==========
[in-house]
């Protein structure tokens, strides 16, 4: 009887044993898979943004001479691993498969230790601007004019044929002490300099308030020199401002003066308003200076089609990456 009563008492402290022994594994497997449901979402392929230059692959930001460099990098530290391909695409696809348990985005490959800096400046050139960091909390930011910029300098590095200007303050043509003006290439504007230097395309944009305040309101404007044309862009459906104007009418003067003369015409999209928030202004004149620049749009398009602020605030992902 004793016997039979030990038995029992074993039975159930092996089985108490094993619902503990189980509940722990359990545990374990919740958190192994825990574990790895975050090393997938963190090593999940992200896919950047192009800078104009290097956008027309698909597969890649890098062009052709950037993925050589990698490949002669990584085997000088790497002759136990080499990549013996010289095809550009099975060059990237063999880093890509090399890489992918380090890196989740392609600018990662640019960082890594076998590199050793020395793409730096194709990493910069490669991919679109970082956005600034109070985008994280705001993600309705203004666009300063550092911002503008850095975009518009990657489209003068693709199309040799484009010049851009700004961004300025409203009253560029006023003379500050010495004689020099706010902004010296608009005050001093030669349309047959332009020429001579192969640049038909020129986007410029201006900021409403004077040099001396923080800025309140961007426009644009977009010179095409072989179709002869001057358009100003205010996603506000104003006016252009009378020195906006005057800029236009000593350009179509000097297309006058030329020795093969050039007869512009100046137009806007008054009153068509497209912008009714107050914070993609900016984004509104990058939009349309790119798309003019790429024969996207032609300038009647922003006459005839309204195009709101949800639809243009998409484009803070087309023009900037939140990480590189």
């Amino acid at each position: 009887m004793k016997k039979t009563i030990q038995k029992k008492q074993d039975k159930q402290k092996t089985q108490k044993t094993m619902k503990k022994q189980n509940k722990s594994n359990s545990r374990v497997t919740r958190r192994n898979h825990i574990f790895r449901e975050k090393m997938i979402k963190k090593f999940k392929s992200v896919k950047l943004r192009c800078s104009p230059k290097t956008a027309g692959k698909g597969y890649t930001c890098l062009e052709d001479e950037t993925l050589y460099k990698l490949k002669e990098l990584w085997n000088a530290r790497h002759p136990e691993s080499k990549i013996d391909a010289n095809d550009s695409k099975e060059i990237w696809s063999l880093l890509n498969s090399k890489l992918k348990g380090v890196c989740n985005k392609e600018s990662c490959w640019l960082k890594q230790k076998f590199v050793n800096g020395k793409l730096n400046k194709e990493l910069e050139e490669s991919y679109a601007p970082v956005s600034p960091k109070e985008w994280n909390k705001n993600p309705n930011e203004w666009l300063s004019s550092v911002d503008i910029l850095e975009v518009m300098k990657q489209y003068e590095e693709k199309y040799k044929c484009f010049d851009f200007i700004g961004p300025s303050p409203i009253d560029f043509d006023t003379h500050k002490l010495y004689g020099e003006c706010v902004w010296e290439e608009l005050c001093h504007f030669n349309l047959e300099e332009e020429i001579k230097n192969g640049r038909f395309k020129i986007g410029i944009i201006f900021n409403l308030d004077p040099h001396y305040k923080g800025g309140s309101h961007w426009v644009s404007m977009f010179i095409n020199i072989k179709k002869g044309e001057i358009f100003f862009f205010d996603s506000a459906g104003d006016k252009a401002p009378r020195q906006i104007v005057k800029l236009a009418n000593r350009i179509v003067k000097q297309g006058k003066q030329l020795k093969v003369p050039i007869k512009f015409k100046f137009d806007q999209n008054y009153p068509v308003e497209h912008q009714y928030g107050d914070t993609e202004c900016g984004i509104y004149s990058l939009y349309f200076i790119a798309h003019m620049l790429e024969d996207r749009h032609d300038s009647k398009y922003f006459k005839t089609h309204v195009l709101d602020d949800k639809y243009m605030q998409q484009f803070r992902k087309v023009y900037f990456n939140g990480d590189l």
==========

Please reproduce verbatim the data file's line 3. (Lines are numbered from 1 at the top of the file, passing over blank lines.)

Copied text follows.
């Amino acid at each position: 009887m004793k016997k039979t009563i030990q038995k029992k008492q074993d039975k159930q402290k092996t089985q108490k044993t094993m619902k503990k022994q189980n509940k722990s594994n359990s545990r374990v497997t919740r958190r192994n898979h825990i574990f790895r449901e975050k090393m997938i979402k963190k090593f999940k392929s992200v896919k950047l943004r192009c800078s104009p230059k290097t956008a027309g692959k698909g597969y890649t930001c890098l062009e052709d001479e950037t993925l050589y460099k990698l490949k002669e990098l990584w085997n000088a530290r790497h002759p136990e691993s080499k990549i013996d391909a010289n095809d550009s695409k099975e060059i990237w696809s063999l880093l890509n498969s090399k890489l992918k348990g380090v890196c989740n985005k392609e600018s990662c490959w640019l960082k890594q230790k076998f590199v050793n800096g020395k793409l730096n400046k194709e990493l910069e050139e490669s991919y679109a601007p970082v956005s600034p960091k109070e985008w994280n909390k705001n993600p309705n930011e203004w666009l300063s004019s550092v911002d503008i910029l850095e975009v518009m300098k990657q489209y003068e590095e693709k199309y040799k044929c484009f010049d851009f200007i700004g961004p300025s303050p409203i009253d560029f043509d006023t003379h500050k002490l010495y004689g020099e003006c706010v902004w010296e290439e608009l005050c001093h504007f030669n349309l047959e300099e332009e020429i001579k230097n192969g640049r038909f395309k020129i986007g410029i944009i201006f900021n409403l308030d004077p040099h001396y305040k923080g800025g309140s309101h961007w426009v644009s404007m977009f010179i095409n020199i072989k179709k002869g044309e001057i358009f100003f862009f205010d996603s506000a459906g104003d006016k252009a401002p009378r020195q906006i104007v005057k800029l236009a009418n000593r350009i179509v003067k000097q297309g006058k003066q030329l020795k093969v003369p050039i007869k512009f015409k100046f137009d806007q999209n008054y009153p068509v308003e497209h912008q009714y928030g107050d914070t993609e202004c900016g984004i509104y004149s990058l939009y349309f200076i790119a798309h003019m620049l790429e024969d996207r749009h032609d300038s009647k398009y922003f006459k005839t089609h309204v195009l709101d602020d949800k639809y243009m605030q998409q484009f803070r992902k087309v023009y900037f990456n939140g990480d590189l």